Home News Anger over China’s “zero Covid” policy mounts after a deadly fire

Anger over China’s “zero Covid” policy mounts after a deadly fire

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A deadly fire in Xinjiang, northwest China, has sparked outrage on social media over its hardline politics “Zero Covid” practiced by Beijing, which netizens accuse of slowing down the rescue.

China’s state news agency Xinhua reported that ten people were killed and nine injured in a residential building fire on Thursday in Urumqi, the capital of Xinjiang province.

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Since Friday, messages circulating on social networks in China and abroad claim that the city’s Covid-19 lockdowns have impeded firefighters’ arrival at the scene of the tragedy. Meanwhile, videos showed groups of people taking to the streets of Urumqi to protest the restrictions.

Photos posted on social media and partially verified by AFP show hundreds of people gathered at night in front of the Urumqi municipal building, chanting: “Remove the closures!”

“Shanghai is no better than Pyongyang”: in China, the scourge of the “Zero Covid” policy

In another video, dozens of people can be seen walking through a neighborhood in the city’s east, chanting the same slogan, before confronting a line of law enforcement officers in virus protection suits and booing profusely.

AFP journalists verified the authenticity of these clips by geolocating the buildings in which they appear, but were unable to determine the exact moment these demonstrations took place.

sequel after announcement

Catch the “rumors”

Outrage flared on social network Weibo on Friday, with some saying that parked electric cars left without power during long confinement periods had blocked fire trucks from accessing a narrow path leading to the burning building.

“I am also the one who threw myself off the roof, who got stuck on an overturned (quarantine) bus, and who came out of isolation at the Foxconn factory.”can we read in a comment referring to several recent incidents attributed to “Zero Covid”.

Chinese authorities, who censor politically sensitive content online, appear to have deleted several posts and hashtags related to the fire early Saturday morning.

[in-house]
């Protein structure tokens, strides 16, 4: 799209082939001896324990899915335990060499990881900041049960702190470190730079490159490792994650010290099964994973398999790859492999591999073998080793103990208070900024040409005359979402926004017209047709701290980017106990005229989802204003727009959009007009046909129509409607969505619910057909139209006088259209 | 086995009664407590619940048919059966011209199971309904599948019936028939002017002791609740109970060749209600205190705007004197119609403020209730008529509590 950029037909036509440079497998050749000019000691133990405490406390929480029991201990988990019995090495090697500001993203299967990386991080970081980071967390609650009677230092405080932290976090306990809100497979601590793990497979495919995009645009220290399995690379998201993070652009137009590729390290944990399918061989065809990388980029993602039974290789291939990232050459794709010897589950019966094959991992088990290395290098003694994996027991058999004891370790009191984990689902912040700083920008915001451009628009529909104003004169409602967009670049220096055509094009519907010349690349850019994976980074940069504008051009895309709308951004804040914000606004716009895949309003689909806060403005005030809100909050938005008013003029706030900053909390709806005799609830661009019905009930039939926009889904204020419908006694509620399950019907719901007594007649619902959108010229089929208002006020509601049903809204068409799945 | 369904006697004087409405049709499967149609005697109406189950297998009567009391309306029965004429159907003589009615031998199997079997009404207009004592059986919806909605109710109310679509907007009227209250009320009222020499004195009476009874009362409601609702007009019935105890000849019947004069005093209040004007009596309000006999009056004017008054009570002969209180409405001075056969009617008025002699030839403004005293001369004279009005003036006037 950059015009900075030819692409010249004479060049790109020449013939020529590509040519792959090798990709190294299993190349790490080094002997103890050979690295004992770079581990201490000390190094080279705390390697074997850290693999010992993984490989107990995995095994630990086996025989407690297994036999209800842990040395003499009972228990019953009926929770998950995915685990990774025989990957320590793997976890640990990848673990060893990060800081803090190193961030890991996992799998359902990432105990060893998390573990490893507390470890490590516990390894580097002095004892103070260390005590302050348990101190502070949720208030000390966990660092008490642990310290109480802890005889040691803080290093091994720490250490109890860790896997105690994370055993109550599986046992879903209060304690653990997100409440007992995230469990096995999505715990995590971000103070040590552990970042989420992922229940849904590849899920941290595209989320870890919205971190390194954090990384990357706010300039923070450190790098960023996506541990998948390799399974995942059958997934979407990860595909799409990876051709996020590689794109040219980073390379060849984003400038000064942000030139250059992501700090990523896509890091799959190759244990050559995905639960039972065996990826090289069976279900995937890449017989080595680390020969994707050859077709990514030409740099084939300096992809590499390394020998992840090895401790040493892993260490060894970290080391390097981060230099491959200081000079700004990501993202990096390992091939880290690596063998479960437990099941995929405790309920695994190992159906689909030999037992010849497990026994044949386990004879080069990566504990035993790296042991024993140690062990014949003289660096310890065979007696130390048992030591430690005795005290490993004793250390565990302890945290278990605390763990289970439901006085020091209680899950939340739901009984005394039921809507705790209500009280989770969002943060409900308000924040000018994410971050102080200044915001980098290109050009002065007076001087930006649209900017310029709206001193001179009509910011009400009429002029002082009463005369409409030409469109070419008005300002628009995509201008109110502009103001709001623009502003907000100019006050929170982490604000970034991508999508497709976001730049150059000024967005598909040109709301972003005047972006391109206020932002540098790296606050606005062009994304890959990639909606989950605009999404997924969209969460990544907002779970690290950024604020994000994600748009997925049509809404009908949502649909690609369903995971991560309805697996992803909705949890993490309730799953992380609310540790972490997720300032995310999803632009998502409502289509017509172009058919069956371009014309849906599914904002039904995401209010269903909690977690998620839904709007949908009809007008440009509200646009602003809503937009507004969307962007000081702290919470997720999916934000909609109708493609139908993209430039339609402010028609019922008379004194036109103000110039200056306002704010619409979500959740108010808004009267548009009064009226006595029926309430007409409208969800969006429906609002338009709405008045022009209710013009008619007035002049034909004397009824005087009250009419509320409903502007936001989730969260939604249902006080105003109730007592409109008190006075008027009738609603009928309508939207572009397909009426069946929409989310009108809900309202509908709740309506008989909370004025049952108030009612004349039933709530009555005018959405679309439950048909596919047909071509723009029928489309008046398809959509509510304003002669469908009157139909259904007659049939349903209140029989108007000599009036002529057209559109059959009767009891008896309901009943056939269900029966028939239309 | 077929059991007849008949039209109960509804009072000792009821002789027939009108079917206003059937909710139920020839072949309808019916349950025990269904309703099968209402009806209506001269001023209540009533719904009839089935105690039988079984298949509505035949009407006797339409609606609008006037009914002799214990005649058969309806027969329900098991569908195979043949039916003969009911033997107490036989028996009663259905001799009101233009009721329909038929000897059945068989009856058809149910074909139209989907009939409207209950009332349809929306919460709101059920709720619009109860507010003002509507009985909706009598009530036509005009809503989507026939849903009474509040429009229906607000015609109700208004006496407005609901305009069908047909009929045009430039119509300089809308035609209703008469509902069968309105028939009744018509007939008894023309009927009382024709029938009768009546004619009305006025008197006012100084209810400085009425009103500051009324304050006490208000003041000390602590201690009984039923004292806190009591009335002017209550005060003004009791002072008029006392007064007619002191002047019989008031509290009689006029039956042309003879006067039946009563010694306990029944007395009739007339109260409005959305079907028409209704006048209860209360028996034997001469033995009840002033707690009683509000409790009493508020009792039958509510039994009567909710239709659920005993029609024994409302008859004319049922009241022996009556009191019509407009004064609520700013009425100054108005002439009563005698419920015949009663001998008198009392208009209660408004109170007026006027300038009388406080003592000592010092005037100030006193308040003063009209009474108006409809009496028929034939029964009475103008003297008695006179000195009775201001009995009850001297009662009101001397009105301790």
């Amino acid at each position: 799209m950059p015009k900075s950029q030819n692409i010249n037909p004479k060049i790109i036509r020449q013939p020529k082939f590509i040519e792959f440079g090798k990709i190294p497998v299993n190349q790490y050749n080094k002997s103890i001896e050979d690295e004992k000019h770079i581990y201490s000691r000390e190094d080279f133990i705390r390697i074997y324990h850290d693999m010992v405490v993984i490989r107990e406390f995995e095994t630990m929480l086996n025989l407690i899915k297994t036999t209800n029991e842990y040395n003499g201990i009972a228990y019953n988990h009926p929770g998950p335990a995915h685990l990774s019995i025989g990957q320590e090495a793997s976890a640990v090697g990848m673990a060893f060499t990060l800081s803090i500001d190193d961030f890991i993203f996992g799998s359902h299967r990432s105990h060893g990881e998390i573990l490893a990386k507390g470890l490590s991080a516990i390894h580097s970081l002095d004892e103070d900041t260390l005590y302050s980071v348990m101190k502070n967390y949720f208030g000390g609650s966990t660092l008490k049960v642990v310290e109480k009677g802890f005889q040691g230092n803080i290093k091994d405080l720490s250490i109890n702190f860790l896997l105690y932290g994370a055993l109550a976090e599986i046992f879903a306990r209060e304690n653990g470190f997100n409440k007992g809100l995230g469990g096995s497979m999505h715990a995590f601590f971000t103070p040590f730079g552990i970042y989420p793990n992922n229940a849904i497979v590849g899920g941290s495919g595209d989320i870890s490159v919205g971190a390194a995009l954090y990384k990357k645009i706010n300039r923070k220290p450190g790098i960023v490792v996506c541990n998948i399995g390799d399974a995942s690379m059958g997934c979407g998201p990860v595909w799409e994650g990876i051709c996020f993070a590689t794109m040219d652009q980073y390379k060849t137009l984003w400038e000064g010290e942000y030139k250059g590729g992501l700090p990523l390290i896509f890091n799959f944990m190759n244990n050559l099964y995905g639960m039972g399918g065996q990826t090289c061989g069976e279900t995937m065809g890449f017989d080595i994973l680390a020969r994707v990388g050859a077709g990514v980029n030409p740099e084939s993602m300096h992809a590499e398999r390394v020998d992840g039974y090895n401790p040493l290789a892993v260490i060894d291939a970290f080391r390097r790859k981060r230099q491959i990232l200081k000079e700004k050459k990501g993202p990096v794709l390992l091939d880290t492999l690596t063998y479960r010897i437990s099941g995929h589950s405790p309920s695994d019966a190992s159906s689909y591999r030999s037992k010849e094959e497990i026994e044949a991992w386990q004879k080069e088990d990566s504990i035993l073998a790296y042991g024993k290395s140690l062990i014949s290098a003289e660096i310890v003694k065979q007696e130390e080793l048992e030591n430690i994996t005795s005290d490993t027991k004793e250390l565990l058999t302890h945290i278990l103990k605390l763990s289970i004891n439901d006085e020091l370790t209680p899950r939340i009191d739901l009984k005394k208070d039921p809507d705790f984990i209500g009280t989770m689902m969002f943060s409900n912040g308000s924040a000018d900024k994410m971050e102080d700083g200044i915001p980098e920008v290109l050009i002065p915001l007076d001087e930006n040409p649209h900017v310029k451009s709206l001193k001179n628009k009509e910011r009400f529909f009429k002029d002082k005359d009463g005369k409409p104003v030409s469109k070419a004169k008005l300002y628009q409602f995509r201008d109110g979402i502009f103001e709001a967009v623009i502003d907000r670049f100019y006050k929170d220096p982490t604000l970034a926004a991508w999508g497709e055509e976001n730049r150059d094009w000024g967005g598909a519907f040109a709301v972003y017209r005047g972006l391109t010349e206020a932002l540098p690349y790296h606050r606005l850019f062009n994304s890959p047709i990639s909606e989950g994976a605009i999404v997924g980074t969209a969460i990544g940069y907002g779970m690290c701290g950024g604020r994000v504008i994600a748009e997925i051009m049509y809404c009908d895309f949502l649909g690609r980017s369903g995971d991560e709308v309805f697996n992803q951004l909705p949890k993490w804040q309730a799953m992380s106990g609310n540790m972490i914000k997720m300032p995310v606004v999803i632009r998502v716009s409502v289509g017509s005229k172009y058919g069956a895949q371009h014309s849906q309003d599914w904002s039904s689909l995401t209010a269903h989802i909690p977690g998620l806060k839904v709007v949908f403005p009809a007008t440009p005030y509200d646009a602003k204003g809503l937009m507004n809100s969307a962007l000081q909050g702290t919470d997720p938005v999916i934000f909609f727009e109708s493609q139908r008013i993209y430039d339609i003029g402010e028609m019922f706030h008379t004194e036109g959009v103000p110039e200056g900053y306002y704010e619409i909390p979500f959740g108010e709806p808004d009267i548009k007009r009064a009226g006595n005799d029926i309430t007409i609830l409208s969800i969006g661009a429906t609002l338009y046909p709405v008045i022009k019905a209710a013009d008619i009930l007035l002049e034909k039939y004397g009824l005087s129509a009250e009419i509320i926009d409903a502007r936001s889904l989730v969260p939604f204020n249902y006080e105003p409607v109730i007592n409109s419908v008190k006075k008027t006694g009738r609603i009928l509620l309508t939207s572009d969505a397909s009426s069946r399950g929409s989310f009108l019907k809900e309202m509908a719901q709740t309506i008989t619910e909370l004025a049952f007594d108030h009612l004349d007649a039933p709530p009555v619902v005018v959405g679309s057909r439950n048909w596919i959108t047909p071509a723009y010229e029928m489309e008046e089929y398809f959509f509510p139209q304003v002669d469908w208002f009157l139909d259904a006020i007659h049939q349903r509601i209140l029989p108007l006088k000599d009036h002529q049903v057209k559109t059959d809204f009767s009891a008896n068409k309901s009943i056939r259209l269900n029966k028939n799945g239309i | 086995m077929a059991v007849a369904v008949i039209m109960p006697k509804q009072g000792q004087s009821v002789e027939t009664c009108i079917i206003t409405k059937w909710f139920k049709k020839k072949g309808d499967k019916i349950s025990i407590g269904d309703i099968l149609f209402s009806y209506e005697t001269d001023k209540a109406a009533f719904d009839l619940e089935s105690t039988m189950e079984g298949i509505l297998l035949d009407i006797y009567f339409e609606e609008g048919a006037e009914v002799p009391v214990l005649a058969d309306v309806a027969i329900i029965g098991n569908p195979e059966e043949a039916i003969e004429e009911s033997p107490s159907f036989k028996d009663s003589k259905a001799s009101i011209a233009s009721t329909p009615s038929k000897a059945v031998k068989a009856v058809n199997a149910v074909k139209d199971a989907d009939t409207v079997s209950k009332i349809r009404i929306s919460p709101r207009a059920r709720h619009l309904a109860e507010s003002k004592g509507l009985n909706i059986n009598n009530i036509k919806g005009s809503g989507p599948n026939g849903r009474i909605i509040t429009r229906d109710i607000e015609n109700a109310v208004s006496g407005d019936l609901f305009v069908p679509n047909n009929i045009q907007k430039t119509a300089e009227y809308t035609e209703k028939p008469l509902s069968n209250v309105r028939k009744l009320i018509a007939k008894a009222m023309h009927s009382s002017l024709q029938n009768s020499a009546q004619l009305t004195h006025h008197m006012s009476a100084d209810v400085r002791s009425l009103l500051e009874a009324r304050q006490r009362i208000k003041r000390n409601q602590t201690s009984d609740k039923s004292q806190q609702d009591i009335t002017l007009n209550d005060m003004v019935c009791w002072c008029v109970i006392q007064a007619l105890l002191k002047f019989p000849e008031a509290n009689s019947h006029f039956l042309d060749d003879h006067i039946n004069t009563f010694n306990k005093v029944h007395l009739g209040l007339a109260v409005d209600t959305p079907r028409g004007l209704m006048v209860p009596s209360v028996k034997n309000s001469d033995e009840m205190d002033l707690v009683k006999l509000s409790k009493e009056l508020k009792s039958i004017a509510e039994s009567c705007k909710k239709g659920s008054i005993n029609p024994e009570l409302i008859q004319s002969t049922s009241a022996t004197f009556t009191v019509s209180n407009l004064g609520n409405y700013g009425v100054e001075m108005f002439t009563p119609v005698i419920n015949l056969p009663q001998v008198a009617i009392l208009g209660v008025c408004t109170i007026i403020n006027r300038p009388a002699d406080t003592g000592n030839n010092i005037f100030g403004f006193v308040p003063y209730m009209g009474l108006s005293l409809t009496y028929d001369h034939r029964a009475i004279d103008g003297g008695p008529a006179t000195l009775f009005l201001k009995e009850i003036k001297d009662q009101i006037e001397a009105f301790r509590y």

Urumqi police said on Weibo on Friday that they had arrested a woman for doing so Spreading rumors on the Internet About the number of fire victims.

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Mayor apologies are extremely rare

An initial investigation showed that the fire started from a row of electrical sockets in a bedroom of one of the flats, according to public broadcaster CCTV.

Rescue attempts were complicated “Lack of parking spaces and a large number of private vehicles parked on both sides” From the alley leading to the building, Li Wensheng, the city’s fire chief, said on Friday, according to CCTV.

Very rarely, the mayor of Urumqi, Maimeming Kade, made his official apology for the fire, according to CCTV.

But authorities have also refuted some claims online that the building’s doors were wired shut to keep residents out during the lockdown.

sequel after announcement

Parts of Urumqi, a metropolis of four million people, have been confined for weeks. But after the protests, the authorities announced on Saturday that the city “Basically reduced social transmissions to zero” And she was going “Restore normal life to the population of low-risk areas in a gradual and orderly manner”.

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Weary is growing in China against the tough policy to fight the epidemic. Sporadic and sometimes violent protests have already occurred in several cities in recent days, including at the world’s largest iPhone factory in downtown Zhengzhou, owned by Taiwanese giant Foxconn.

In China, violent riots broke out at the country’s largest iPhone factory

Despite the availability of many vaccines, and unlike the rest of the world, the Asian country continues to implement strict restrictions to avoid contamination and death.

This policy consists of imposing restrictions as soon as cases emerge, placing people who test positive in quarantine at centers and requiring near-daily PCR tests to gain access to public spaces.

China reported 34,909 new Covid-19 cases on Saturday, the vast majority of which were asymptomatic, according to the National Health Commission.

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